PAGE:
The legendary Maly Drama Theatre of St. Petersburg - described by Peter Brook as ‘the finest ensemble theatre in Europe’ - returns to London this spring for a strictly limited engagement for the first time in over a decade.
They present the UK première of Vasily Grossman’s epic novel Life and Fate and their celebrated production of Anton Chekhov’s Uncle Vanya.
Under the artistic directorship of Lev Dodin - one of the most celebrated theatre practitioners working today - the Maly Drama Theatre of St. Petersburg has become one of the greatest theatres in the world. During his 35 year tenure many of Dodin’s shows have won international awards including state prizes of Russian and the USSR, Golden Mask Awards and a Lawrence Olivier Award (becoming the first international company to do so for Stars in the Morning Sky, 1989). In 2000 he received the European Theatre Award.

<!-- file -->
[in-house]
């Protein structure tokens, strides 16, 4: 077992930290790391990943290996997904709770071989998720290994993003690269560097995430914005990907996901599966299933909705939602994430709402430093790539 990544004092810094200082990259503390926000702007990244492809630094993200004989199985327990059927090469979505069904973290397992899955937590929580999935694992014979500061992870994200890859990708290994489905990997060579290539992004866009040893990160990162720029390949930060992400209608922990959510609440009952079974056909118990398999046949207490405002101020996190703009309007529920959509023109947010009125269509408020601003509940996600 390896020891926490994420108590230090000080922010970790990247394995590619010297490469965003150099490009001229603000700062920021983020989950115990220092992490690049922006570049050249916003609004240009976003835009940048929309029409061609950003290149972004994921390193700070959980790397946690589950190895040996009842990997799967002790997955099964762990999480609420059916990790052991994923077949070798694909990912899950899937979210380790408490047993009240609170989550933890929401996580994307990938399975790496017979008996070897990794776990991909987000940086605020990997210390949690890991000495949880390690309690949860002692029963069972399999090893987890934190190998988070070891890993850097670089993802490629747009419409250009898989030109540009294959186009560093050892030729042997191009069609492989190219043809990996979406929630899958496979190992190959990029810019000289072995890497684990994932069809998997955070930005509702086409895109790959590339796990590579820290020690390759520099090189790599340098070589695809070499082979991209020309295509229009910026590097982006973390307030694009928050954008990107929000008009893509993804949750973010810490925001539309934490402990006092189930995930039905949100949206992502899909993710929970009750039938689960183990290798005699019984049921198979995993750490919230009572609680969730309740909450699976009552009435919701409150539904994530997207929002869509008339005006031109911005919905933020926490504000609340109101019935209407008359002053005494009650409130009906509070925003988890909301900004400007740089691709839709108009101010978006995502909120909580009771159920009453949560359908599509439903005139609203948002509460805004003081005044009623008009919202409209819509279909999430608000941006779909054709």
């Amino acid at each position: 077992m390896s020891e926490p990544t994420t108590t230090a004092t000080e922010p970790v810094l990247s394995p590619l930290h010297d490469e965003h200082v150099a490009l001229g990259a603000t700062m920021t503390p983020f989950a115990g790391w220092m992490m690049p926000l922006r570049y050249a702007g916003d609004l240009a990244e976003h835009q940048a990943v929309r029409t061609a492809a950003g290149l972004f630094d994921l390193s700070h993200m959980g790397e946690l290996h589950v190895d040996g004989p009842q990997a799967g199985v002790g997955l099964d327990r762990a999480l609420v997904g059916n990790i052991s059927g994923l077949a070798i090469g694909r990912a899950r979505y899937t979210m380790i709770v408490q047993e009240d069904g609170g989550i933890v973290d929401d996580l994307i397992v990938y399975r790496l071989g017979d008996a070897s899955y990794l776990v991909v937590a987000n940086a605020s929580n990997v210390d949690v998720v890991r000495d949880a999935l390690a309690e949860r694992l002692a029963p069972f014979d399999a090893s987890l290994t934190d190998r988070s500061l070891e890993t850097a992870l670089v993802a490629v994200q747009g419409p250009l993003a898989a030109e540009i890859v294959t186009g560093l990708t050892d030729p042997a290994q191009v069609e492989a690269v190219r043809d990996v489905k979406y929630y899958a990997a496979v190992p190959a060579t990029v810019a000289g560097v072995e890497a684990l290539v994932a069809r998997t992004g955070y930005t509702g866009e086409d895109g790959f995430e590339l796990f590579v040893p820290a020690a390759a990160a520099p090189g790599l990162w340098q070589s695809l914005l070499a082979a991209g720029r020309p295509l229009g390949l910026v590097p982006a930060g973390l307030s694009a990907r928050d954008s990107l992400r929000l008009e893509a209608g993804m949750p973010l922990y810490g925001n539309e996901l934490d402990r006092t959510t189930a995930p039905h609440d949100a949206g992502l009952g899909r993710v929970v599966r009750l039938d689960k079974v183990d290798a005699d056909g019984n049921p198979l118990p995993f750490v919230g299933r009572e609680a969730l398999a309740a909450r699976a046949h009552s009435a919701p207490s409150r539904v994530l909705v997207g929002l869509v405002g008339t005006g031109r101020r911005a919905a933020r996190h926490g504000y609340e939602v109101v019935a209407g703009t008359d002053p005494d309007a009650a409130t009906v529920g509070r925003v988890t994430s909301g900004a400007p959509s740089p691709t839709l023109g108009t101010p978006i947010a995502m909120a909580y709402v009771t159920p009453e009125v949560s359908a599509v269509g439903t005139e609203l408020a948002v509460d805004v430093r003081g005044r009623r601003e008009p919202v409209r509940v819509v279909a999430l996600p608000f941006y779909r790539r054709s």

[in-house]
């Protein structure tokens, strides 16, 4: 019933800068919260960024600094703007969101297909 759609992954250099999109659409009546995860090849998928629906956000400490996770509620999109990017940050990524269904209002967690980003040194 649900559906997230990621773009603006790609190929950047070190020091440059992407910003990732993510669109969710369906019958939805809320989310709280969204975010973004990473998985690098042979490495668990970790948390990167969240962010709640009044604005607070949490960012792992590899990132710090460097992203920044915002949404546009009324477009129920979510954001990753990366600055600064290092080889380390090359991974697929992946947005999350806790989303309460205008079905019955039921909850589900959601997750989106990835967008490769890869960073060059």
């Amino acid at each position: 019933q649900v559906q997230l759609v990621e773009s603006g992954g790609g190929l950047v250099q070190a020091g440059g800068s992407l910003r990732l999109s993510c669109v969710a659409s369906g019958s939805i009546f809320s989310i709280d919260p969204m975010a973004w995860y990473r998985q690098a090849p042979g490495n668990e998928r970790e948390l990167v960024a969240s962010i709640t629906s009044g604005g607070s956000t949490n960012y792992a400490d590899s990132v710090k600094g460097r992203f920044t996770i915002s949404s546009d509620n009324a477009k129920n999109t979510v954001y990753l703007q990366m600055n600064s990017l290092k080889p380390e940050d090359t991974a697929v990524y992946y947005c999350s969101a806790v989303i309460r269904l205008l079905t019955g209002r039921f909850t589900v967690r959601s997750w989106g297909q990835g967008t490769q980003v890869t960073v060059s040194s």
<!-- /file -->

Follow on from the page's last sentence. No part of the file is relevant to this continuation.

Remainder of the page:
It’s early 1943. Hitler’s Germany and Stalin’s Russia are in a bitter struggle for their very survival. Life and Fate is a sweeping panorama of Soviet Society, an epic tale of a country told through the fate of a single Jewish family, the Shtrums.
Vasily Grossman’s celebrated novel, adapted for the stage for the first time, was banned because of the parallels it drew between Nazism and Soviet Communism. From Nazi concentration camps to the Gulags of Siberia and the Soviet nuclear programme, the battle of Stalingrad looms large as the characters work out their destinies in a world torn by ideological tyranny and war.
This critically acclaimed production, winner of the Golden Mask for best play, has toured around the world to great acclaim since 2007.
Vanya, together with his niece Sonya, has sacrificed his life managing the estate of Professor Serebryakov, his former brother-in-law and Sonya’s father. But when the Professor returns from the city with his glamorous young wife Yelena, tensions spiral as their world is thrown upside down.
Chekhov’s tragicomic masterpiece of dashed dreams and thwarted and eternal love returns to the West End in Lev Dodin’s definitive interpretation of this classic play.
Both productions will be performed in Russian with English surtitles.
Theatre Royal Haymarket, 18 Suffolk
Street, London SW1Y 4HT